Media reports on Monday said Stephen Smith, from the northern English city of Liverpool, had died aged 64 a week earlier as friends and relatives blamed the government for wrongly designating him as “fit for work” and ineligible to receive benefits.
The death came nearly three months after pictures of an emaciated Smith in hospital circulated online and in the British newspapers with reports suggesting he had been denied benefits and authorities had asked him to seek a new job.
That came despite the fact that the severely ill man, who had experienced multiple debilitating diseases including chronic obstructive pulmonary disease, osteoarthritis and an enlarged prostate, was not even capable of walking for 20 meters, Presstv reported.
Authorities had even required Smith to visit a job center once a week to be able to receive his weekly £67 jobseeker’s allowance.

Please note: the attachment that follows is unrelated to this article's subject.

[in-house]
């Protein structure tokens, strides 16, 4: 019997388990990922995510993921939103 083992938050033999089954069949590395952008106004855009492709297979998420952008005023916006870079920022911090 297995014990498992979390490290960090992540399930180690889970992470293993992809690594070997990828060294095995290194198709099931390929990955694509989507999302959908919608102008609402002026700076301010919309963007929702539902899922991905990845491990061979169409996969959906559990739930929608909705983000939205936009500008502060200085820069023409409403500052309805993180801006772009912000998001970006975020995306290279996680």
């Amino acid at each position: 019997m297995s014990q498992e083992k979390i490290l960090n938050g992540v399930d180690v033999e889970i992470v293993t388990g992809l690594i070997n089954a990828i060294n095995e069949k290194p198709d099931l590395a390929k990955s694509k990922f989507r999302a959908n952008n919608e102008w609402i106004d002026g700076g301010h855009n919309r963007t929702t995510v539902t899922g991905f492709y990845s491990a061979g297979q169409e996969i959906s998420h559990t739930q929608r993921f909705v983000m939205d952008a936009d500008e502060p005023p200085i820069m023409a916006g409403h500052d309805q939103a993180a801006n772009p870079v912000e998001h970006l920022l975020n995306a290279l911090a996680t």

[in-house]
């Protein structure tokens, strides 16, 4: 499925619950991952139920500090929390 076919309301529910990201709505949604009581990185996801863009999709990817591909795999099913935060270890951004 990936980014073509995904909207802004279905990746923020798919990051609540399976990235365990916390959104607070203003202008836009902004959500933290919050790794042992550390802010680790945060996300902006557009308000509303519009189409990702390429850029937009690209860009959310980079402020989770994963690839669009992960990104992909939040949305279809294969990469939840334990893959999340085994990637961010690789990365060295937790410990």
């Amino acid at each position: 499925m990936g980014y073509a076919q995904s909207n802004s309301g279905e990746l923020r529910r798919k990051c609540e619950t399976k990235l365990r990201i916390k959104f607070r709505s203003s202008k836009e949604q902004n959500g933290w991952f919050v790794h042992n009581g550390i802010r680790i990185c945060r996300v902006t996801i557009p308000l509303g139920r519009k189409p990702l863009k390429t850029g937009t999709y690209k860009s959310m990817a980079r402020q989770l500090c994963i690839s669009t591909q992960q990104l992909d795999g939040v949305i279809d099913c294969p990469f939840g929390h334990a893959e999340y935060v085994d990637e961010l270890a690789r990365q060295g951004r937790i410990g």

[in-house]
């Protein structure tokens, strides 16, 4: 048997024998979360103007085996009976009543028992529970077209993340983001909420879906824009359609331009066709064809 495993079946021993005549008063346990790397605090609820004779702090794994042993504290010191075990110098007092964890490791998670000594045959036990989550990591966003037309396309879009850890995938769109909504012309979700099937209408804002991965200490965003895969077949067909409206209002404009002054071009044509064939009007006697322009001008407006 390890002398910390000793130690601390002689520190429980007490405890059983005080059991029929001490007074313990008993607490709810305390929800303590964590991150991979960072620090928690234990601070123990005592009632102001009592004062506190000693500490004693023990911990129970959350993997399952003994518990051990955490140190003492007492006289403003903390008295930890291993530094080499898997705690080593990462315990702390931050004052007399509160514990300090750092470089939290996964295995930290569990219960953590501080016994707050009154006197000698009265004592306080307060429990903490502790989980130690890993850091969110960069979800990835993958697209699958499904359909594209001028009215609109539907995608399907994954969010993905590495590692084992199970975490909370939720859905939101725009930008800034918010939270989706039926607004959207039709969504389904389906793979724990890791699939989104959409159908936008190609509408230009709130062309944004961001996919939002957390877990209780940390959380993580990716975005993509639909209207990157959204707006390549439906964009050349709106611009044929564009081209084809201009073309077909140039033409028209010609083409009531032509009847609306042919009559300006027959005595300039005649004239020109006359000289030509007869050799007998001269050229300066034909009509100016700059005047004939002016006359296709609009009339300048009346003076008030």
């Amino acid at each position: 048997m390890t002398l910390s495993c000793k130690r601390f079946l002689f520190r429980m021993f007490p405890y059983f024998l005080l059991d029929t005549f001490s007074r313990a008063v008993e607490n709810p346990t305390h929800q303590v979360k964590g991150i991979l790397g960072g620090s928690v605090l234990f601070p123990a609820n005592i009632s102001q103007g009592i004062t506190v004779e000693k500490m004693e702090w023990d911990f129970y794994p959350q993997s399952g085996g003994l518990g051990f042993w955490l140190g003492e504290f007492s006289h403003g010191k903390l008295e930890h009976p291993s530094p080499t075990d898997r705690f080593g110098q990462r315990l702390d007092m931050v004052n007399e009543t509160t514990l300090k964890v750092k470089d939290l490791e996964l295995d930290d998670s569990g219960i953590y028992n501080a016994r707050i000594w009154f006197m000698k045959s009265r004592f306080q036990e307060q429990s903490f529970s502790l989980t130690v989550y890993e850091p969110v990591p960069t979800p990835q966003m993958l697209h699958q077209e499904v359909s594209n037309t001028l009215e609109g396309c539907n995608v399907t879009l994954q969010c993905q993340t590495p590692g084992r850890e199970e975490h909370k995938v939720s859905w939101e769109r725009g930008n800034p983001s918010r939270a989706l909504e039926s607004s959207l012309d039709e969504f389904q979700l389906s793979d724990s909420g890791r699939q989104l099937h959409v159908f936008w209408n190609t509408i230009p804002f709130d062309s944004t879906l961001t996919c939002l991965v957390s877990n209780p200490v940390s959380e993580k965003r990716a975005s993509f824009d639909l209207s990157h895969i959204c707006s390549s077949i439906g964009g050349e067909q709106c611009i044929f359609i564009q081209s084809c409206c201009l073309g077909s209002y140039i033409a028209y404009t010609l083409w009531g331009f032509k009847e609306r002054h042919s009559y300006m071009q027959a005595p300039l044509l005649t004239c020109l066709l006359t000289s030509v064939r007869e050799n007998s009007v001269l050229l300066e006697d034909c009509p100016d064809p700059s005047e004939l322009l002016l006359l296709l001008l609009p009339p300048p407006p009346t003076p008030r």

Britain’s work and pension ministry reinstated the benefits after the case sparked a national outcry. However, the decision was not enough to save Smith who finally died last Monday.
The case was an acute example of how the UK government struggles to cut down benefits on many vulnerable claimants and force them to work, a policy many believe is meant to enable the ruling Conservative government to boast of its employment records.
The United Nations has confirmed that a flagship government welfare system, known as the Universal Credit, has fueled poverty in Britain, leaving at least a fifth of the population, around 14 million people, struggling for their lives.